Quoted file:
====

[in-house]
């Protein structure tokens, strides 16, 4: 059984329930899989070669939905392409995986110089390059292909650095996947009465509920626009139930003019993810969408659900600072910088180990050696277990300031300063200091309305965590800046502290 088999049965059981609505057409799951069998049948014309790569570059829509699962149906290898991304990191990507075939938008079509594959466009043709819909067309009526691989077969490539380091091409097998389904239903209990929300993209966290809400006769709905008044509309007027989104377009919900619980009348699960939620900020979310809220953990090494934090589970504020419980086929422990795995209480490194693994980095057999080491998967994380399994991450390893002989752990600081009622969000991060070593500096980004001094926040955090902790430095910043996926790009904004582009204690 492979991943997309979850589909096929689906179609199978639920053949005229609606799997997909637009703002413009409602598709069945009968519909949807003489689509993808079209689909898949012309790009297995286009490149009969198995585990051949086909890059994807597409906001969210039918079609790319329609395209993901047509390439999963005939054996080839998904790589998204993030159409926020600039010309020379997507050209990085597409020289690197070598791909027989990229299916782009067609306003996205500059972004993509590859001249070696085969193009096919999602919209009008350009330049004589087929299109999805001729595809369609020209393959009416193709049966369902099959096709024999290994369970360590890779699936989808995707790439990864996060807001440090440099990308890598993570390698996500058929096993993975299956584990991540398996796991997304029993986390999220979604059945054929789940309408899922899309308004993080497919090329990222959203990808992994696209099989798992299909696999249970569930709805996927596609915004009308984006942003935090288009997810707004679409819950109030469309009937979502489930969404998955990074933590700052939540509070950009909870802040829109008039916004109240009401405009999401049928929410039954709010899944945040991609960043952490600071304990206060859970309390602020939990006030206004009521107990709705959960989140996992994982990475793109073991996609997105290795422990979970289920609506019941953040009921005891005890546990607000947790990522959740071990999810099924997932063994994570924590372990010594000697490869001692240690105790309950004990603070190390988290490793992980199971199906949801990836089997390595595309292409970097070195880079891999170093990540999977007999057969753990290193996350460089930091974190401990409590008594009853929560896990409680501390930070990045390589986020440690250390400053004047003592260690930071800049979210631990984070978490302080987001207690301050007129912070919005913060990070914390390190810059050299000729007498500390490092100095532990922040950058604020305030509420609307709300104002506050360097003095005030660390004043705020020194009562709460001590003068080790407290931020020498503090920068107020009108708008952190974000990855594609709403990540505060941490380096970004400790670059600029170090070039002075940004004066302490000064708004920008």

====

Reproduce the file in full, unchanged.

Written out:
[in-house]
């Protein structure tokens, strides 16, 4: 059984329930899989070669939905392409995986110089390059292909650095996947009465509920626009139930003019993810969408659900600072910088180990050696277990300031300063200091309305965590800046502290 088999049965059981609505057409799951069998049948014309790569570059829509699962149906290898991304990191990507075939938008079509594959466009043709819909067309009526691989077969490539380091091409097998389904239903209990929300993209966290809400006769709905008044509309007027989104377009919900619980009348699960939620900020979310809220953990090494934090589970504020419980086929422990795995209480490194693994980095057999080491998967994380399994991450390893002989752990600081009622969000991060070593500096980004001094926040955090902790430095910043996926790009904004582009204690 492979991943997309979850589909096929689906179609199978639920053949005229609606799997997909637009703002413009409602598709069945009968519909949807003489689509993808079209689909898949012309790009297995286009490149009969198995585990051949086909890059994807597409906001969210039918079609790319329609395209993901047509390439999963005939054996080839998904790589998204993030159409926020600039010309020379997507050209990085597409020289690197070598791909027989990229299916782009067609306003996205500059972004993509590859001249070696085969193009096919999602919209009008350009330049004589087929299109999805001729595809369609020209393959009416193709049966369902099959096709024999290994369970360590890779699936989808995707790439990864996060807001440090440099990308890598993570390698996500058929096993993975299956584990991540398996796991997304029993986390999220979604059945054929789940309408899922899309308004993080497919090329990222959203990808992994696209099989798992299909696999249970569930709805996927596609915004009308984006942003935090288009997810707004679409819950109030469309009937979502489930969404998955990074933590700052939540509070950009909870802040829109008039916004109240009401405009999401049928929410039954709010899944945040991609960043952490600071304990206060859970309390602020939990006030206004009521107990709705959960989140996992994982990475793109073991996609997105290795422990979970289920609506019941953040009921005891005890546990607000947790990522959740071990999810099924997932063994994570924590372990010594000697490869001692240690105790309950004990603070190390988290490793992980199971199906949801990836089997390595595309292409970097070195880079891999170093990540999977007999057969753990290193996350460089930091974190401990409590008594009853929560896990409680501390930070990045390589986020440690250390400053004047003592260690930071800049979210631990984070978490302080987001207690301050007129912070919005913060990070914390390190810059050299000729007498500390490092100095532990922040950058604020305030509420609307709300104002506050360097003095005030660390004043705020020194009562709460001590003068080790407290931020020498503090920068107020009108708008952190974000990855594609709403990540505060941490380096970004400790670059600029170090070039002075940004004066302490000064708004920008």